Tuesday, January 18, 2022

Investors see FDI-seeking Botswana as ‘closed for business’

As the pit of Jwaneng mine deepens and its diamonds are being mined out, there is understandable anxiety to attract more foreign direct investment (FDI) into the country. So far, Botswana is not doing too well in that regard and the diagnosis from the Botswana Confederation of Commerce, Industry and Manpower (BOCCIM) is that the approach is not right.

The Confederation’s Chief Executive Officer, Maria Machailo-Ellis, says that rather than go it alone, Botswana should market itself as a part of the Southern African Development Community (SADC). Similar sentiment has been expressed by a University of Botswana researcher, Dr. Trywell Kalusopa, who told a Southern Africa Trade Union Coordination Council meeting at Oasis Motel in 2012 that SADC’s economic paradigm is flawed in that nations within this regional economic community compete against each other for FDI. He gave the example of Malawi which has lowered its labor and environmental standards in order to attract foreign investors to its shores.

To back up her own argument, Machailo-Ellis points to the example of the European Union which acts a bloc for purposes of attracting FDI. She acknowledges though that SADC has taken a step in the right direction by forming the Association of SADC Chambers of Commerce and Industry (ASCCI) which is headquartered in Botswana. ASCCI represents 18 national chambers of commerce and industry, confederations of industries, trade associations and employer organizations in all the SADC member states. Mandated to be the voice of the private sector, ASCCI aims to enhance the private sector’s role in the regional integration agenda and its driving principle is to ensure that there is a strong and unified voice to support private sector growth and the development of a free market economy system in the SADC region. However, Machailo-Ellis laments that this body has not developed into a private sector force because of the low level of inter-regional trade.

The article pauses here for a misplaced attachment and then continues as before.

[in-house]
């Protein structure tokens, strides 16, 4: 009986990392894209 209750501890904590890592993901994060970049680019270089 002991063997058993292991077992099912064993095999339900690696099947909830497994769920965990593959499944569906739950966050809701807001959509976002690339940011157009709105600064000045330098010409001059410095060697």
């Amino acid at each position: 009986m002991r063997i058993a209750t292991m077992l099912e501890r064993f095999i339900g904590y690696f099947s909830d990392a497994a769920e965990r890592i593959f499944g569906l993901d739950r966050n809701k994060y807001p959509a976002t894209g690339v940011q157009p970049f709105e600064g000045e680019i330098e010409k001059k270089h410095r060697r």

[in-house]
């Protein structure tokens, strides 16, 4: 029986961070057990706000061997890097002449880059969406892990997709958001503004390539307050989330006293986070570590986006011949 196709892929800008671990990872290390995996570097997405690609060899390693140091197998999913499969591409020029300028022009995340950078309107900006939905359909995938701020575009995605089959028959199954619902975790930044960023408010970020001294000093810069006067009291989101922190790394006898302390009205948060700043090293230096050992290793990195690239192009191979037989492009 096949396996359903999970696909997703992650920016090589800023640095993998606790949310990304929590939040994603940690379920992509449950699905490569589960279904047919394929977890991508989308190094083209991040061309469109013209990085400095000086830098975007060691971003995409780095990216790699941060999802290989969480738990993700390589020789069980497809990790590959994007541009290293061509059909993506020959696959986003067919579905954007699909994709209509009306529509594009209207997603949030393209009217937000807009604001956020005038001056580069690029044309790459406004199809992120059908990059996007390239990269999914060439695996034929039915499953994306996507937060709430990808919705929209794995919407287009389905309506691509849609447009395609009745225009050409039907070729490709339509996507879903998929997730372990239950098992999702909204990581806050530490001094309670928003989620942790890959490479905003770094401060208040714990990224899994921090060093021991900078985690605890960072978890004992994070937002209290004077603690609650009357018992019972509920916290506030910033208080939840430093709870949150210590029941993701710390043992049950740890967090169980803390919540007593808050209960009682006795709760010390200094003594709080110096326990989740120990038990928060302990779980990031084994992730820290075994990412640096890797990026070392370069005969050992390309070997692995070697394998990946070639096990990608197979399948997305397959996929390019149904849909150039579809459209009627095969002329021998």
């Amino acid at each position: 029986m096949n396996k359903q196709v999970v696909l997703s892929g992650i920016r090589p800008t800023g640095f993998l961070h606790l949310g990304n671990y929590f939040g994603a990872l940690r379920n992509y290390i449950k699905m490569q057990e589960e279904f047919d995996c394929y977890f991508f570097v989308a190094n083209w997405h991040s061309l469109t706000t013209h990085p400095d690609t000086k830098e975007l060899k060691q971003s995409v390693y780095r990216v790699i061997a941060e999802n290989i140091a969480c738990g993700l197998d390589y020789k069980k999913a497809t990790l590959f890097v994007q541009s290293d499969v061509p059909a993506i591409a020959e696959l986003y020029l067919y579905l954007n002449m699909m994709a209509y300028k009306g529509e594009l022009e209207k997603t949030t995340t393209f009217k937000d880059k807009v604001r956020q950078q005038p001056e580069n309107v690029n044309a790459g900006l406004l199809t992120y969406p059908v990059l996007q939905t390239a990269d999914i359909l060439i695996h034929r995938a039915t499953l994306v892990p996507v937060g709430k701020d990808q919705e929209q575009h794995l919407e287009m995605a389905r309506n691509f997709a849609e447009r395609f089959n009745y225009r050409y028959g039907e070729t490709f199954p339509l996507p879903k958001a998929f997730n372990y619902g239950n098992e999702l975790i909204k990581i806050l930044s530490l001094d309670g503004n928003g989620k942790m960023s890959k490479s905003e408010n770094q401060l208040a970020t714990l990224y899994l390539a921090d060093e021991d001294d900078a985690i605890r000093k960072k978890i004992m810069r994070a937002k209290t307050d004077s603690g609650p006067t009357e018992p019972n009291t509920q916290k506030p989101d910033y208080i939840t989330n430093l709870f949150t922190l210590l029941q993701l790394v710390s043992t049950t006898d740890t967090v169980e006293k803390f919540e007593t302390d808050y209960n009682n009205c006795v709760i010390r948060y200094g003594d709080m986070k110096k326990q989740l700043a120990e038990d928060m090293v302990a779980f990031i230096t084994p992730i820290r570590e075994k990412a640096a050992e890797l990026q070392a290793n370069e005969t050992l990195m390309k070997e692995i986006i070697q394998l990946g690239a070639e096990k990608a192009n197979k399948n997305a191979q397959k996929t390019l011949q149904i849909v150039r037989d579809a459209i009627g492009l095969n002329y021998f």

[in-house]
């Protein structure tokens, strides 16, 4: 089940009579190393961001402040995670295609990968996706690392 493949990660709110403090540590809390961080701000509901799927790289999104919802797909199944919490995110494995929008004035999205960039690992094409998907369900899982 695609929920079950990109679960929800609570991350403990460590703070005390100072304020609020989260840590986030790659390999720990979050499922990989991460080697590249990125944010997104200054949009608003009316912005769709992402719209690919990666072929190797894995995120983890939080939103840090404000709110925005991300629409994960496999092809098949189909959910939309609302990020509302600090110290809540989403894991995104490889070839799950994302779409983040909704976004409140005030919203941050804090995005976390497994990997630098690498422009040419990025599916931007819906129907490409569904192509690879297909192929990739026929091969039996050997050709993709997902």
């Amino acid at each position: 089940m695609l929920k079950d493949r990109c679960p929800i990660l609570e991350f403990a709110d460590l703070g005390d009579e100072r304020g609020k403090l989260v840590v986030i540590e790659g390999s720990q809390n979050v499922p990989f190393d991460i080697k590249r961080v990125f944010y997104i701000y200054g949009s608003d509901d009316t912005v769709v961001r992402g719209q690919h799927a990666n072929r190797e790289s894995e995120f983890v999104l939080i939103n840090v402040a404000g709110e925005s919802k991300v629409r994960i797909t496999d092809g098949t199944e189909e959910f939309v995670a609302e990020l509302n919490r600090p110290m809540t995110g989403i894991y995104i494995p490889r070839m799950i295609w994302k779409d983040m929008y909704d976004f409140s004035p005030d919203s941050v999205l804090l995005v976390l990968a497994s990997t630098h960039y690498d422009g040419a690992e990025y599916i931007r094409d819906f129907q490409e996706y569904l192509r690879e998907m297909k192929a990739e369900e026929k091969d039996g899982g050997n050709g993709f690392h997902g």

The other aspect that she brings up is that investors are attracted to countries where doing business is easy and cheap.

“As much as we have good ratings, peace and political stability and the rule of law, those factors seem not to be enough to spur the level of investment that we aspire for,” Machailo-Ellis says.
Indeed such factors are overrated for purposes of attracting FDI. Even with its security problems and unfavorable rankings by Transparency International, Nigeria receives the largest amount of FDI in Africa and is one of the top 20 global destinations for such commodity.

Machailo-Ellis also points to the administration of land, planning processes and turn-around time for permits as areas where Botswana is underperforming when compared to countries it is competing with FDI for.

The upshot of it all is that there is a perception in both the international and local investor community that “Botswana is not open for business”. In November this year, BOCCIM will hold its biennial National Business Conference in Maun under the theme “Opening Botswana to the World: Attracting FDI and ensuring that Botswana’s firms can compete in the global Economy”. Machailo-Ellis says that the theme is purposefully crafted to deal with issues that create the impression that Botswana is closed for business.

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